I’ve been hearing about managed print services since before I left my post at CRN back in the middle of 2007, but I think the next 12 months will bring a breakthrough for this sector of the IT infrastructure.
Since I like to look ahead of me rather than behind me (the view is better), I thought I would update this blog from now until the end of the year with observations about things that are likely to dominate dialogues during the next 12 months. I have no particular order for these random bursts of opinion, other than the fact that it may have risen to the top of my notes and (therefore) my writing list.
First up is managed print services (MPS), not to be confused with managed service providers (MSPs).
I know many journalists like to make fun of the printer market, because for the longest time it was so decidely unsexy. But this is one of those topics that will seduce everyone next year.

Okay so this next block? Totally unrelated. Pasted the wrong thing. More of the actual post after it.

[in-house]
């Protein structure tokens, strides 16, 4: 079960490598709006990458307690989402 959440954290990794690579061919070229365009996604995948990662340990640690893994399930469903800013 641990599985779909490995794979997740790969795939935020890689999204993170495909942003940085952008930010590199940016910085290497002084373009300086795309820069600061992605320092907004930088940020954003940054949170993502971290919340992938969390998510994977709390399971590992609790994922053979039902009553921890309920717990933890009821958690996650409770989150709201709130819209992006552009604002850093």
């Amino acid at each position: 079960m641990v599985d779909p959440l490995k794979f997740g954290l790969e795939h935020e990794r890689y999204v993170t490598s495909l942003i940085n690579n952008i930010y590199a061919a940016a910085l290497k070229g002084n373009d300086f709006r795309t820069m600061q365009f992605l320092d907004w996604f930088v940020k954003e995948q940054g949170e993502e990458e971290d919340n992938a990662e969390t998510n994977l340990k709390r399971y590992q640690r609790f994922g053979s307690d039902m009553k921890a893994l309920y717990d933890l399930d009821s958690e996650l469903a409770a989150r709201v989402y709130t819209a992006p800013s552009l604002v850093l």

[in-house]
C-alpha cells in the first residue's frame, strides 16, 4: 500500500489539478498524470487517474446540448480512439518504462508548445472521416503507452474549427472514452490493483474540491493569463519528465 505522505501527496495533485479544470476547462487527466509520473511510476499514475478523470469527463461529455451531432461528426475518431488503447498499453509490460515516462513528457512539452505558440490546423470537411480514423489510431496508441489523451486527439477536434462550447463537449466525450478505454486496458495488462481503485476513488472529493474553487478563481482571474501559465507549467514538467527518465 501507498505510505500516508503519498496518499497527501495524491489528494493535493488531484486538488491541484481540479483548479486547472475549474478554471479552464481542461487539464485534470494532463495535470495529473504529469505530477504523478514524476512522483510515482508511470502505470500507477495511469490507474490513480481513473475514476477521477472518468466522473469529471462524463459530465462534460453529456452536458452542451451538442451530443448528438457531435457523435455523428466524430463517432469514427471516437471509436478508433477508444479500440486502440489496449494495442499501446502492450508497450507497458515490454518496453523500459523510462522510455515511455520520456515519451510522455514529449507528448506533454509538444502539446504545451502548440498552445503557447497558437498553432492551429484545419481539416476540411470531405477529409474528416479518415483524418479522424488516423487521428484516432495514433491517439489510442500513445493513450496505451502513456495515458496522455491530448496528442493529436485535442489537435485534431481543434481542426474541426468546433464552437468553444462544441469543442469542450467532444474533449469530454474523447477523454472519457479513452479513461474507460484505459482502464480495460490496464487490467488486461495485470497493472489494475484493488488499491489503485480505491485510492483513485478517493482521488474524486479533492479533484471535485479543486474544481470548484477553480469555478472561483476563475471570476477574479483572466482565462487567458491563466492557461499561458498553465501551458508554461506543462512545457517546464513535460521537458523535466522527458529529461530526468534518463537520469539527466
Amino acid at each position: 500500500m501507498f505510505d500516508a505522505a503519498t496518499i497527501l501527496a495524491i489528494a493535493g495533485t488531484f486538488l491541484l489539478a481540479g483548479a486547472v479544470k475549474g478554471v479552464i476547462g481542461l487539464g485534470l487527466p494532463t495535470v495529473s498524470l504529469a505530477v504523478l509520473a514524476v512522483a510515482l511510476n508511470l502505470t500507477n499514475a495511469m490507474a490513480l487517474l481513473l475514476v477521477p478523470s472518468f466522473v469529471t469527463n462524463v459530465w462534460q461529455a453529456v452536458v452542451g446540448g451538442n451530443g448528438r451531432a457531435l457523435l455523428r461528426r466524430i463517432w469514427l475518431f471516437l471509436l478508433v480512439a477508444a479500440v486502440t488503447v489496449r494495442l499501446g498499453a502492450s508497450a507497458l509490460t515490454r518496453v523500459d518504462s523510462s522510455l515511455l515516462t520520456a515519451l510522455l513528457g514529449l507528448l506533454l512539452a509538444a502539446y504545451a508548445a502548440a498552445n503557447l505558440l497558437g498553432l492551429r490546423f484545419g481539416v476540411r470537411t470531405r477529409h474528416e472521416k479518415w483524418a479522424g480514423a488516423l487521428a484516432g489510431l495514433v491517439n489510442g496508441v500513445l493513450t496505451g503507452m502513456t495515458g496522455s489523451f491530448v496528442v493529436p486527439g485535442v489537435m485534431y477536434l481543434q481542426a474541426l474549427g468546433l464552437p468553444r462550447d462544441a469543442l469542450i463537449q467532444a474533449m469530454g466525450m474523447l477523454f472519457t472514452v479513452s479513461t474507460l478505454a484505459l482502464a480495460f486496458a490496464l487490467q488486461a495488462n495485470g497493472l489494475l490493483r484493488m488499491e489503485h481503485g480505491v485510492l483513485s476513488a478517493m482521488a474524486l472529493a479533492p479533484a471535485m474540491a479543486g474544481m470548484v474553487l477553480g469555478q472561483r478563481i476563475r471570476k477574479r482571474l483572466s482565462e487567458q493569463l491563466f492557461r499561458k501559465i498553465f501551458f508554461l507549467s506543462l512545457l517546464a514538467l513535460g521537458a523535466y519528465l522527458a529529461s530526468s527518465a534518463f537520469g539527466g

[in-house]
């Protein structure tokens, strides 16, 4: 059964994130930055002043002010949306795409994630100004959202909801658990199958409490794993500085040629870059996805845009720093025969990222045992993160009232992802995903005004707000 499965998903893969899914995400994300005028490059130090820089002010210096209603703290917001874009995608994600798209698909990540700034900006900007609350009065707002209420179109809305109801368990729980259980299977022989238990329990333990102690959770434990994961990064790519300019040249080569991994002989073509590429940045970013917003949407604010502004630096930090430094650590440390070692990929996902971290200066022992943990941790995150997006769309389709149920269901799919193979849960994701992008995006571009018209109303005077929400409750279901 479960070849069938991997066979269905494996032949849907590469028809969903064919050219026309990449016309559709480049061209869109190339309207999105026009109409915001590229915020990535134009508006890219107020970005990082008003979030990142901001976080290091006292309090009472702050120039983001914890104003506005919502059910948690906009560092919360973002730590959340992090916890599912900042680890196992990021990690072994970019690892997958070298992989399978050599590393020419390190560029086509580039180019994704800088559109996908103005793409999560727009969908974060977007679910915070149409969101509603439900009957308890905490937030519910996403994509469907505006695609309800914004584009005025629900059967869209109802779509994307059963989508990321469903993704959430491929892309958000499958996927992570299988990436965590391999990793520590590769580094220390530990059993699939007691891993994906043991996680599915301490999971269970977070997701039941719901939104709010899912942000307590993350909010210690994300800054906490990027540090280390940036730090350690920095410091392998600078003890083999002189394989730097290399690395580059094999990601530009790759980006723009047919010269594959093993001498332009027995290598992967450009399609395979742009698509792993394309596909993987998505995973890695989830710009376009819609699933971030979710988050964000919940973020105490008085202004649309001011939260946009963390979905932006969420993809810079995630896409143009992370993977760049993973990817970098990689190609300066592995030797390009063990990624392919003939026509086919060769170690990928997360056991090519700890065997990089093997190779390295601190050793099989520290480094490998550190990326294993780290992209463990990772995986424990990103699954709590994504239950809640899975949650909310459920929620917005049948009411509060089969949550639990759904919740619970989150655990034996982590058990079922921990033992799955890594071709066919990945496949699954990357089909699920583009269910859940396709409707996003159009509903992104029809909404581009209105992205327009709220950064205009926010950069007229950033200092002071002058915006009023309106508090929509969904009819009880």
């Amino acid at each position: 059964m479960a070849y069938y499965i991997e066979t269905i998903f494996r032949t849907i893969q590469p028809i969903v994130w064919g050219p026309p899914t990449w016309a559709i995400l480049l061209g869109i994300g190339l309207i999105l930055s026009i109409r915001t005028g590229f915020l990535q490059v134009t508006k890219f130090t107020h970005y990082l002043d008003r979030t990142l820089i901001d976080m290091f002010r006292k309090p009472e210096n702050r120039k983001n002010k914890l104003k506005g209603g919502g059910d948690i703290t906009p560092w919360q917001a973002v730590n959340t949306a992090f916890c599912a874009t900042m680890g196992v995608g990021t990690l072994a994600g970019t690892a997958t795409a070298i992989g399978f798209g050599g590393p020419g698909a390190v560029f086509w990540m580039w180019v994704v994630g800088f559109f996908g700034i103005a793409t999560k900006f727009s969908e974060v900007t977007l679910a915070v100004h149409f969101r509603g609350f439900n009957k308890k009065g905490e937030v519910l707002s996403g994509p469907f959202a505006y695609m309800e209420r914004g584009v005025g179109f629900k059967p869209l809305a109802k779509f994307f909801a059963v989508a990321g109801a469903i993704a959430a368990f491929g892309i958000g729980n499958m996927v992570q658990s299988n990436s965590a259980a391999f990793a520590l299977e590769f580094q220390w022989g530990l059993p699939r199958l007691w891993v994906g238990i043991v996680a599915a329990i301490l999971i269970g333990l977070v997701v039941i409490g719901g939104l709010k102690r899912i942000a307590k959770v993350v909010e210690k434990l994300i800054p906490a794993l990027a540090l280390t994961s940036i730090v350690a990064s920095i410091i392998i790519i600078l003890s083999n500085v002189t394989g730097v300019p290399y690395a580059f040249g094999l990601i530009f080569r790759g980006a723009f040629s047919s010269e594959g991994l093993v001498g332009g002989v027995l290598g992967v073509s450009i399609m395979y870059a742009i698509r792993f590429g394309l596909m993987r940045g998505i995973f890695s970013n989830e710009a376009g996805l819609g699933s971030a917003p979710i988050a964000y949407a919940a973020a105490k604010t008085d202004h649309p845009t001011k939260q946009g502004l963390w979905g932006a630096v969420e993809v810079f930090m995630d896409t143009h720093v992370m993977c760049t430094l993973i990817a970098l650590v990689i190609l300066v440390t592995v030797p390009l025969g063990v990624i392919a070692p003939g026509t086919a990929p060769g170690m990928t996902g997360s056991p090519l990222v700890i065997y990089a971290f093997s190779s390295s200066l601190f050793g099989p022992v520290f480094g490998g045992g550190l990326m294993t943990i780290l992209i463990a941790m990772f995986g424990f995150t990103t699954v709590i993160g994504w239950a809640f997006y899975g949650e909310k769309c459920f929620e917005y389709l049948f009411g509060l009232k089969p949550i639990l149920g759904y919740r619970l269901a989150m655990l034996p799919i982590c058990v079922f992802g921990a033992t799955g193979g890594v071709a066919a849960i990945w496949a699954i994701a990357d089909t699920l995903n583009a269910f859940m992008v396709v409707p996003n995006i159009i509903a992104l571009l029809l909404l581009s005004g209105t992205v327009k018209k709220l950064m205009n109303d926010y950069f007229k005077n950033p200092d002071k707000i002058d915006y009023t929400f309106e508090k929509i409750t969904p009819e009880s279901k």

The fact is, printers are sort of like the last mile in your IT infrastructure. IT departments and managers have been focused on driving costs out of their data centers or their desktop maintenance line items. But printers have kind of escaped this same scrutiny, partly because the procurement of them has been so decentralized in the past. Admit it, it’s a status symbol to have your OWN printer snugged away in your office.
Actually, not anymore.
What with the corporate sustainability movement and widespread corporate cost-cutting, printer contracts and all the related workflow applications associated with them — think archiving, collaboration applications, enterprise content management — these is an area RIPE for services.
If you’re in the printer business, you already know this of course. But if you are not, maybe it’s time to start considering how your own product might fit into the managed print mix. Or, whether or not there’s a managed service opportunity that could be built around your technology.